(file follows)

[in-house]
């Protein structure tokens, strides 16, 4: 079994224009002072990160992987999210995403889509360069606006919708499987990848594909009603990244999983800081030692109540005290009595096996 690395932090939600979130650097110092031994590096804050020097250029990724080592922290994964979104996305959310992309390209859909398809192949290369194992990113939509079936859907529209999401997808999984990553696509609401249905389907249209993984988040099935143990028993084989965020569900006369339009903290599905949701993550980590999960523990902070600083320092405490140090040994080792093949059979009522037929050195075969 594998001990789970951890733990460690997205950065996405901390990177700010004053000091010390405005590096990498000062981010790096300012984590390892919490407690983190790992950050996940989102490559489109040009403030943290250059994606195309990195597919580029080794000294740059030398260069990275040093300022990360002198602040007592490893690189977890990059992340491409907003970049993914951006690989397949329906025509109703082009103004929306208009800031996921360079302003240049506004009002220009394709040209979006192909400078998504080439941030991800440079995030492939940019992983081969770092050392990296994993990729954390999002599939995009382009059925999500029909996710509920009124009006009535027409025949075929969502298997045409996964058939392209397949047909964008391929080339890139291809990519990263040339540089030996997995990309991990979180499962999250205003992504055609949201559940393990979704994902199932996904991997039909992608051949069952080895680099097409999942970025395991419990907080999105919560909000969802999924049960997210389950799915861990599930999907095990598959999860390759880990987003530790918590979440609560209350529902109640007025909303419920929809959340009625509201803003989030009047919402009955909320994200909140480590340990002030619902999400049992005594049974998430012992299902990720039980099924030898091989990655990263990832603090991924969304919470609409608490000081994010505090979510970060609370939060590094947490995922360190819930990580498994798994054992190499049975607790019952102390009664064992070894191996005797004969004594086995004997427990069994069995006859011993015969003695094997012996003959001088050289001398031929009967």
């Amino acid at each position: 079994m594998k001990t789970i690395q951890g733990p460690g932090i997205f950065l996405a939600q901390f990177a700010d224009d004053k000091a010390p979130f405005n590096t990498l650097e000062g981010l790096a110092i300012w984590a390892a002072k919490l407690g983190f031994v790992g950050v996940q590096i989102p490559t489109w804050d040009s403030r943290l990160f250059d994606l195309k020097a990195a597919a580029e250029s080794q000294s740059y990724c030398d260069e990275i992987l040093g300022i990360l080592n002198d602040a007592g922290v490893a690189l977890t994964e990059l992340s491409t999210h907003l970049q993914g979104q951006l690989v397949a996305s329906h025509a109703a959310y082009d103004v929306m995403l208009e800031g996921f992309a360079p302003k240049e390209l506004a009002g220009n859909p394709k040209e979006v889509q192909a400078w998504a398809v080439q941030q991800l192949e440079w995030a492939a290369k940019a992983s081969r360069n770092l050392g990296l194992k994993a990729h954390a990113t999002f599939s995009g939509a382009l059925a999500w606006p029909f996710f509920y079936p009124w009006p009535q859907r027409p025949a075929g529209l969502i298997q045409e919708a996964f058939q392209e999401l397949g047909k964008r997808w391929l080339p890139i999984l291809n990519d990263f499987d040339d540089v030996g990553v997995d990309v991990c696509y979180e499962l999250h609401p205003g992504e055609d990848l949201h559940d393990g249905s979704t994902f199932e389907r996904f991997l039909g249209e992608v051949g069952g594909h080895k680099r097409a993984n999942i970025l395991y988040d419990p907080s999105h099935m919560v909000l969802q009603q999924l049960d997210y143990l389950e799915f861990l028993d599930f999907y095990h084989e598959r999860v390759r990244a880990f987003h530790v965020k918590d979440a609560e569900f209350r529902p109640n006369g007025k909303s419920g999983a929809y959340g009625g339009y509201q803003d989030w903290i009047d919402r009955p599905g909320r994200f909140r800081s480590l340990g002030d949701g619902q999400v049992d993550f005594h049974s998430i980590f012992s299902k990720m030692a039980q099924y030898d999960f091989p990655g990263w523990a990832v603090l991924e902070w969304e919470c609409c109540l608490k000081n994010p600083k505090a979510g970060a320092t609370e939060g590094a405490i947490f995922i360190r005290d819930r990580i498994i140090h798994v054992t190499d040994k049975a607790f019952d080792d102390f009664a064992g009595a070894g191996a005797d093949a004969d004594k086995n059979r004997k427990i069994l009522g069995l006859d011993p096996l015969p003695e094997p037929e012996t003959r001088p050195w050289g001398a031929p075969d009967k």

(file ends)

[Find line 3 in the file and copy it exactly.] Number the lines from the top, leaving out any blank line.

């Amino acid at each position: 079994m594998k001990t789970i690395q951890g733990p460690g932090i997205f950065l996405a939600q901390f990177a700010d224009d004053k000091a010390p979130f405005n590096t990498l650097e000062g981010l790096a110092i300012w984590a390892a002072k919490l407690g983190f031994v790992g950050v996940q590096i989102p490559t489109w804050d040009s403030r943290l990160f250059d994606l195309k020097a990195a597919a580029e250029s080794q000294s740059y990724c030398d260069e990275i992987l040093g300022i990360l080592n002198d602040a007592g922290v490893a690189l977890t994964e990059l992340s491409t999210h907003l970049q993914g979104q951006l690989v397949a996305s329906h025509a109703a959310y082009d103004v929306m995403l208009e800031g996921f992309a360079p302003k240049e390209l506004a009002g220009n859909p394709k040209e979006v889509q192909a400078w998504a398809v080439q941030q991800l192949e440079w995030a492939a290369k940019a992983s081969r360069n770092l050392g990296l194992k994993a990729h954390a990113t999002f599939s995009g939509a382009l059925a999500w606006p029909f996710f509920y079936p009124w009006p009535q859907r027409p025949a075929g529209l969502i298997q045409e919708a996964f058939q392209e999401l397949g047909k964008r997808w391929l080339p890139i999984l291809n990519d990263f499987d040339d540089v030996g990553v997995d990309v991990c696509y979180e499962l999250h609401p205003g992504e055609d990848l949201h559940d393990g249905s979704t994902f199932e389907r996904f991997l039909g249209e992608v051949g069952g594909h080895k680099r097409a993984n999942i970025l395991y988040d419990p907080s999105h099935m919560v909000l969802q009603q999924l049960d997210y143990l389950e799915f861990l028993d599930f999907y095990h084989e598959r999860v390759r990244a880990f987003h530790v965020k918590d979440a609560e569900f209350r529902p109640n006369g007025k909303s419920g999983a929809y959340g009625g339009y509201q803003d989030w903290i009047d919402r009955p599905g909320r994200f909140r800081s480590l340990g002030d949701g619902q999400v049992d993550f005594h049974s998430i980590f012992s299902k990720m030692a039980q099924y030898d999960f091989p990655g990263w523990a990832v603090l991924e902070w969304e919470c609409c109540l608490k000081n994010p600083k505090a979510g970060a320092t609370e939060g590094a405490i947490f995922i360190r005290d819930r990580i498994i140090h798994v054992t190499d040994k049975a607790f019952d080792d102390f009664a064992g009595a070894g191996a005797d093949a004969d004594k086995n059979r004997k427990i069994l009522g069995l006859d011993p096996l015969p003695e094997p037929e012996t003959r001088p050195w050289g001398a031929p075969d009967k």